March 03, 2017


The Missouri Conference has been involved in Haiti since soon after the earthquake hit in January of 2010. At that time, providing water filters and training for them was the primary focus of the ministry. This was already in happening before the cholera epidemic hit the country later that year.  
    
Mission efforts in Haiti have received support from the Missouri Conference, and organization for Haiti mission is provided by Rev. Lucas Endicott, who is on Conference staff part-time as a mission strategist. He believes the water filters have been a good place to start.
    
“Access to clean water is fundamental for everything else,” Endicott said. 
    
Last year 18 clean water teams traveled from the Missouri Conference to Haiti. Teams that travel to Haiti are often able to distribute 100 water filters. Most of the Haitian families reported that members of their household were sick at least three days a month due to water-based illnesses. With these filters, families are able to spend more time at school and work. Since 2011, Missouri Methodists have helped provide nearly 6,500 water filters to more than 15 communities in Haiti.
    
When the filters are distributed, a public health seminar is presented to the community on filter use. Several of these have been assisted by Volunteer In Mission teams from Missouri. The people conducting the seminar are always native Haitians.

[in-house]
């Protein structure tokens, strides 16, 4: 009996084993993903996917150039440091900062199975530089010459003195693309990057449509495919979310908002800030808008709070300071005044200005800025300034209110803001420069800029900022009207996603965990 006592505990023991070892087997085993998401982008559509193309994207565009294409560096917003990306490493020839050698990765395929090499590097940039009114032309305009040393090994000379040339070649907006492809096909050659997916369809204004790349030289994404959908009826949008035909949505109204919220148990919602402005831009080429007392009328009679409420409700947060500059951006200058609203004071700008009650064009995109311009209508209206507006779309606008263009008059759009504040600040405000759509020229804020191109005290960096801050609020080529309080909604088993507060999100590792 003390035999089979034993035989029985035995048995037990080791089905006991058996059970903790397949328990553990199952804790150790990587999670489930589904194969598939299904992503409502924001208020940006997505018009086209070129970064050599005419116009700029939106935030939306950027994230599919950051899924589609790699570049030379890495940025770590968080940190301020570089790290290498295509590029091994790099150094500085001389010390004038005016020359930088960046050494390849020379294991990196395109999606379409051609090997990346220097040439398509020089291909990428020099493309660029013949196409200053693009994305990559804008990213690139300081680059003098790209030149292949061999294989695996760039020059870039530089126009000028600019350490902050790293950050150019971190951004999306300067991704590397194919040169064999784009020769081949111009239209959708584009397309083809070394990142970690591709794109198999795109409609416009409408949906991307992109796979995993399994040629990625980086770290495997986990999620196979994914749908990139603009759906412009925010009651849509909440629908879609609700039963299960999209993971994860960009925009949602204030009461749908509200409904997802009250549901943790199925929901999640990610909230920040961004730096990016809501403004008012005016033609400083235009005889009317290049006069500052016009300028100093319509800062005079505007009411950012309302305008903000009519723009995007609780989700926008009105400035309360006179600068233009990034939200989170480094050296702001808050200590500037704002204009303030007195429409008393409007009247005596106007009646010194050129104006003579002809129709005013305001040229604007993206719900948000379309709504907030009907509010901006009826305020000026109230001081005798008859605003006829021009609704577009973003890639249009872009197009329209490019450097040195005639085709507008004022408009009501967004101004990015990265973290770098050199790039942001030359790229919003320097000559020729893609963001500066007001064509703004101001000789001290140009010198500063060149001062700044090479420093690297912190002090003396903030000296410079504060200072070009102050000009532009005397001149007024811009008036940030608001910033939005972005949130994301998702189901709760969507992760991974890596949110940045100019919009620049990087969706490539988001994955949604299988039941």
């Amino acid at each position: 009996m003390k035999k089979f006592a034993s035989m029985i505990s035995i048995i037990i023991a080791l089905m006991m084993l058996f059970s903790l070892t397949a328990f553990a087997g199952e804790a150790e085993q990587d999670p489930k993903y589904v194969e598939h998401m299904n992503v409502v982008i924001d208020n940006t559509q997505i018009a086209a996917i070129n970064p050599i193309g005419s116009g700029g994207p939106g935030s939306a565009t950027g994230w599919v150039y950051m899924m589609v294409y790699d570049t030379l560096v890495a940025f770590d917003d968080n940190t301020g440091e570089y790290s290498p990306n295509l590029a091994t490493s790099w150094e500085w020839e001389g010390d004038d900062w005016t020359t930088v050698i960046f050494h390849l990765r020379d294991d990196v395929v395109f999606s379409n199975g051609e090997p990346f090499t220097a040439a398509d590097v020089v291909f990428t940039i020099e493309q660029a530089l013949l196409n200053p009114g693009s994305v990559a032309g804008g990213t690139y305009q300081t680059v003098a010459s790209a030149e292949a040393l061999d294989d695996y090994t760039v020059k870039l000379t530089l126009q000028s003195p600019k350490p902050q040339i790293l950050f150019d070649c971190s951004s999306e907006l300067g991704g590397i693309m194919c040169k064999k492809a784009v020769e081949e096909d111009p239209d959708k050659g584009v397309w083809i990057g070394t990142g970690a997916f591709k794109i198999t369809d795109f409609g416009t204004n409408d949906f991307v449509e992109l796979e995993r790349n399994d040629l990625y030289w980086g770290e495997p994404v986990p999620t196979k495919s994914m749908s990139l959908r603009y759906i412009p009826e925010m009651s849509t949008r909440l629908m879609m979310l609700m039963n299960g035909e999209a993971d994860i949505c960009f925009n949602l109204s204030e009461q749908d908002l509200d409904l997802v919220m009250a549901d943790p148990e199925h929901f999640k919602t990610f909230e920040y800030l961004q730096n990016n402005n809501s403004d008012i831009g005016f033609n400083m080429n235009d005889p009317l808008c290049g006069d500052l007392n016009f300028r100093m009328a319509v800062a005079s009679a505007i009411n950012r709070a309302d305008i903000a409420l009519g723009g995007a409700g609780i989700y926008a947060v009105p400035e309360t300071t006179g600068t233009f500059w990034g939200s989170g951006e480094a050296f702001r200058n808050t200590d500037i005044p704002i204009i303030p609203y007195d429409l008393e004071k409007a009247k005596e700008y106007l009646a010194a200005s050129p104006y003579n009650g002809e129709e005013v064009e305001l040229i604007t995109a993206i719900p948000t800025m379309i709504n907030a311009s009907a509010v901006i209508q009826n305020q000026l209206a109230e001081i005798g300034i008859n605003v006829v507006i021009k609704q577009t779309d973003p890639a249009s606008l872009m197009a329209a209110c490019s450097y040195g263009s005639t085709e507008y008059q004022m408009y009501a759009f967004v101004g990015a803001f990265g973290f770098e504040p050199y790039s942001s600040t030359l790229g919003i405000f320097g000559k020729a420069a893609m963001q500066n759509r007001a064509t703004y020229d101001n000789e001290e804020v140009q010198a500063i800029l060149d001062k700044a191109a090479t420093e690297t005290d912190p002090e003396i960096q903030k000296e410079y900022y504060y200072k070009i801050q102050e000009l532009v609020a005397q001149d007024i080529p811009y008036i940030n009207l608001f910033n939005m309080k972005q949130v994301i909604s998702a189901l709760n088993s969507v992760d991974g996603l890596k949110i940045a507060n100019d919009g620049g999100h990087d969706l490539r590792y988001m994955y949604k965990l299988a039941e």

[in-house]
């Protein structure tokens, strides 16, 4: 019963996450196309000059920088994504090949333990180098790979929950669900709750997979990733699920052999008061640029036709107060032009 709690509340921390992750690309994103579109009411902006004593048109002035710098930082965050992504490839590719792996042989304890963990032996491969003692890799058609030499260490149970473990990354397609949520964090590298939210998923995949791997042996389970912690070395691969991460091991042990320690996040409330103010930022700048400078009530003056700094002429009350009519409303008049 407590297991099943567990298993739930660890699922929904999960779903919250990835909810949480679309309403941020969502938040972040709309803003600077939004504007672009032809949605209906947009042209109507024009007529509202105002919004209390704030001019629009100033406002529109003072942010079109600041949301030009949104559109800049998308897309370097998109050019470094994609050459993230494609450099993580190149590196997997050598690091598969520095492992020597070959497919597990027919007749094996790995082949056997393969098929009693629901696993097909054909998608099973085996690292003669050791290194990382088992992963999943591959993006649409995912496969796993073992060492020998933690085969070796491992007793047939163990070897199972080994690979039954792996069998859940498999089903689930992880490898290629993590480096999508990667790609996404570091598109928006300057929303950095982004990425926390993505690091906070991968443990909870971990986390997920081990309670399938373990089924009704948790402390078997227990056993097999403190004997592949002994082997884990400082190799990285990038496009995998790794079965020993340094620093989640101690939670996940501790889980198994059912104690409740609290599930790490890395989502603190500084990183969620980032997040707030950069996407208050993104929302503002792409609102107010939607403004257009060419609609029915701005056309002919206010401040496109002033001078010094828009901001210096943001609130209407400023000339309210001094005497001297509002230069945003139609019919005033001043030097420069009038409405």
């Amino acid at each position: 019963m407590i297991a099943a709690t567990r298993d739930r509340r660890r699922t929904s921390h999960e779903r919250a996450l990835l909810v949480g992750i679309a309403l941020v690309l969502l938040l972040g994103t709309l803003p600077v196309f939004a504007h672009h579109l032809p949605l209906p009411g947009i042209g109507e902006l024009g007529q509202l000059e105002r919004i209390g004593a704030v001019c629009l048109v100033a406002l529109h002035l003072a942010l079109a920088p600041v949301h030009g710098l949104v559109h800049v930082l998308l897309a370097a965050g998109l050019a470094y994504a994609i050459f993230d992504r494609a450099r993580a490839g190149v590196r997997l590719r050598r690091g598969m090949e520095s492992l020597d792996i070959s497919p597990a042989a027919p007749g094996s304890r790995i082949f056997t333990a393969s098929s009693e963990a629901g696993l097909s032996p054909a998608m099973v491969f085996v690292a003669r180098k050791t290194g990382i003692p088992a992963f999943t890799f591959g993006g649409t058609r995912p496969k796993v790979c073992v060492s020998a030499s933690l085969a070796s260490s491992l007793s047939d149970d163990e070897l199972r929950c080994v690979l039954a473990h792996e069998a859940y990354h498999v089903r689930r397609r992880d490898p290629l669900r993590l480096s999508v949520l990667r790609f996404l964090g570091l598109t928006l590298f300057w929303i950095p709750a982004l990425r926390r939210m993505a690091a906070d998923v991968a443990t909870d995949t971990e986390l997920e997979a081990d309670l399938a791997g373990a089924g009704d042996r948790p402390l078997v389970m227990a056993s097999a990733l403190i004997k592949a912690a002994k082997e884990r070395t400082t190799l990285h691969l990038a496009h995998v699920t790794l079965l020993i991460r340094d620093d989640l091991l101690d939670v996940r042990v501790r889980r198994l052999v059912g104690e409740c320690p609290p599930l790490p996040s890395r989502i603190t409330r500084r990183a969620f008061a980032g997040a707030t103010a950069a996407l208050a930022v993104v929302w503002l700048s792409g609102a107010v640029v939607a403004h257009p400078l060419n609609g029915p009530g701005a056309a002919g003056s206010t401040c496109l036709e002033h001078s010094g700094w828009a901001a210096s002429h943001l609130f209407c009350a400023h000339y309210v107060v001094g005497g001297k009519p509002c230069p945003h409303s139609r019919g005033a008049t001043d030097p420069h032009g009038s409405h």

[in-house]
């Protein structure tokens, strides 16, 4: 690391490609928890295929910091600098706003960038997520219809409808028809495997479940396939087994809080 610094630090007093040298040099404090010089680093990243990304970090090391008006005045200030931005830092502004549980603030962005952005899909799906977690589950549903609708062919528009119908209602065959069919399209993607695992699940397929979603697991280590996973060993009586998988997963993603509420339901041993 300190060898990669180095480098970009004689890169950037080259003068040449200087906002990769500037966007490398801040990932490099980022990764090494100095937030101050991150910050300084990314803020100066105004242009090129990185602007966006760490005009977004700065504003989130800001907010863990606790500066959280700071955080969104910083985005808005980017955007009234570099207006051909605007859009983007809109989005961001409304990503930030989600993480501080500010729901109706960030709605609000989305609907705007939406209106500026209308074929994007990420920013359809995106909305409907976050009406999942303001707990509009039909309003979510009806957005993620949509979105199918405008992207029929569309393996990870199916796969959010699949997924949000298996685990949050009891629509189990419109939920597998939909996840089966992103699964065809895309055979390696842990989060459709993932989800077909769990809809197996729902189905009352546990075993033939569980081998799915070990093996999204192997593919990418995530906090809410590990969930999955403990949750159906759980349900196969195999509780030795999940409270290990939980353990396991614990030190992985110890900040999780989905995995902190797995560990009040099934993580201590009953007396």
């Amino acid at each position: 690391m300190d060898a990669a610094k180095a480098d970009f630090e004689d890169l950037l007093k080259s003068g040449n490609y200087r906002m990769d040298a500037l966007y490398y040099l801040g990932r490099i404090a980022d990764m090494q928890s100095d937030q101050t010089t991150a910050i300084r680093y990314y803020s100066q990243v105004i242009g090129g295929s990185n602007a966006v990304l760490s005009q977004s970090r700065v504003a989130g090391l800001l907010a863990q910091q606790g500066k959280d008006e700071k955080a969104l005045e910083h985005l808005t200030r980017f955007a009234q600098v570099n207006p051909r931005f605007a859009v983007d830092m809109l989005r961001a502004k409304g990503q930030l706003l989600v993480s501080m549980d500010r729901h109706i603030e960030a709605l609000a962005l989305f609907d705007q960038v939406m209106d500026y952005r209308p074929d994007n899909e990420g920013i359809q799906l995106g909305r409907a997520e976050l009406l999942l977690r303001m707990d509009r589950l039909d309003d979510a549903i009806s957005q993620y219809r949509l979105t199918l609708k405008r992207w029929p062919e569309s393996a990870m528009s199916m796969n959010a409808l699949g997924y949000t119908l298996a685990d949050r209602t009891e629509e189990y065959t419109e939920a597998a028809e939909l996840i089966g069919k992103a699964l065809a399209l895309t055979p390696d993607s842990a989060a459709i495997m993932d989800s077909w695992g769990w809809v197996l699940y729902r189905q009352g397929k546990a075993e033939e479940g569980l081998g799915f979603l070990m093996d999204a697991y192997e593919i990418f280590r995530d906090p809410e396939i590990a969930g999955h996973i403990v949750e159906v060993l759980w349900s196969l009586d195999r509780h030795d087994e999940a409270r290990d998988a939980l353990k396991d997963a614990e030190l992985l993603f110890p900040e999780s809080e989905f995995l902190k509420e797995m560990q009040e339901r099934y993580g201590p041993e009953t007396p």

Endicott recalls that once one of Missouri’s VIM teams visited a village where a previous group had distributed filters without training, so there were already a lot of filters there. Yet they weren’t being used because people didn’t understand their importance or know how to use them.
    
“We got a lot of bang for the buck out of that community health program,” Endicott said. 
Teams have also made home visits in areas where filters have been distributed to see that the filters are being used and maintained properly. So far the checks have been positive. 
    
“I think the filters are valued,” Endicott said. “The community health training seems to be effective at convincing people that these will help them not get sick.”
    
Several local churches in the Missouri Conference are involved in Haiti independently. Kearney UMC supports Gertrude’s, a home and school for children with special needs. LaCroix UMC supports Respire, an orphanage. 
    
Endicott is open to thinking about future ministry in Haiti in creative ways, but it cautious about doing everything possible to ensure mission projects are helpful, sustainable and foremost – that they do no harm. So many charitable non-government organizations operate in Haiti that it has been dubbed “The Republic of NGOs.” Some charitable donations, both large and small, have undercut the local economy and created cycles of dependency. 
    
Immediately following the Partners Conference the first week of February, Endicott met with two people from Lake Lotowana UMC in Missouri to introduce them to mission opportunities in Haiti. When Alice Fuerst, mission chair for Lake Lotowana, heard about the opportunity to explore mission work in Haiti from her pastor, it was an easy yes.